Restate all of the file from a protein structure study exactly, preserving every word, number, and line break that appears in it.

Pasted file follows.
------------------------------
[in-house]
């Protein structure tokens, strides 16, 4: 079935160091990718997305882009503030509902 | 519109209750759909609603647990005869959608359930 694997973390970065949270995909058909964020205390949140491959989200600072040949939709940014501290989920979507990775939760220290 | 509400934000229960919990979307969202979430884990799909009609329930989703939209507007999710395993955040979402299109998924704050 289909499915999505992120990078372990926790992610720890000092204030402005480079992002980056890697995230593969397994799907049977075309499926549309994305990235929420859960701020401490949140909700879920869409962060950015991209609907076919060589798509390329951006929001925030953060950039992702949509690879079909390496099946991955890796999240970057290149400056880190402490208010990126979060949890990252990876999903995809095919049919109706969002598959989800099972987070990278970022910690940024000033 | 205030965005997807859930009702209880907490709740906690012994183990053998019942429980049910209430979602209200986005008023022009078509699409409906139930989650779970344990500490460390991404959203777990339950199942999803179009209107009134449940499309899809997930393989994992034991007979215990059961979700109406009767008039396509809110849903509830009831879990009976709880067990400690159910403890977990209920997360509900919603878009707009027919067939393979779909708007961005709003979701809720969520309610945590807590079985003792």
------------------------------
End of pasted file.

[in-house]
């Protein structure tokens, strides 16, 4: 079935160091990718997305882009503030509902 | 519109209750759909609603647990005869959608359930 694997973390970065949270995909058909964020205390949140491959989200600072040949939709940014501290989920979507990775939760220290 | 509400934000229960919990979307969202979430884990799909009609329930989703939209507007999710395993955040979402299109998924704050 289909499915999505992120990078372990926790992610720890000092204030402005480079992002980056890697995230593969397994799907049977075309499926549309994305990235929420859960701020401490949140909700879920869409962060950015991209609907076919060589798509390329951006929001925030953060950039992702949509690879079909390496099946991955890796999240970057290149400056880190402490208010990126979060949890990252990876999903995809095919049919109706969002598959989800099972987070990278970022910690940024000033 | 205030965005997807859930009702209880907490709740906690012994183990053998019942429980049910209430979602209200986005008023022009078509699409409906139930989650779970344990500490460390991404959203777990339950199942999803179009209107009134449940499309899809997930393989994992034991007979215990059961979700109406009767008039396509809110849903509830009831879990009976709880067990400690159910403890977990209920997360509900919603878009707009027919067939393979779909708007961005709003979701809720969520309610945590807590079985003792």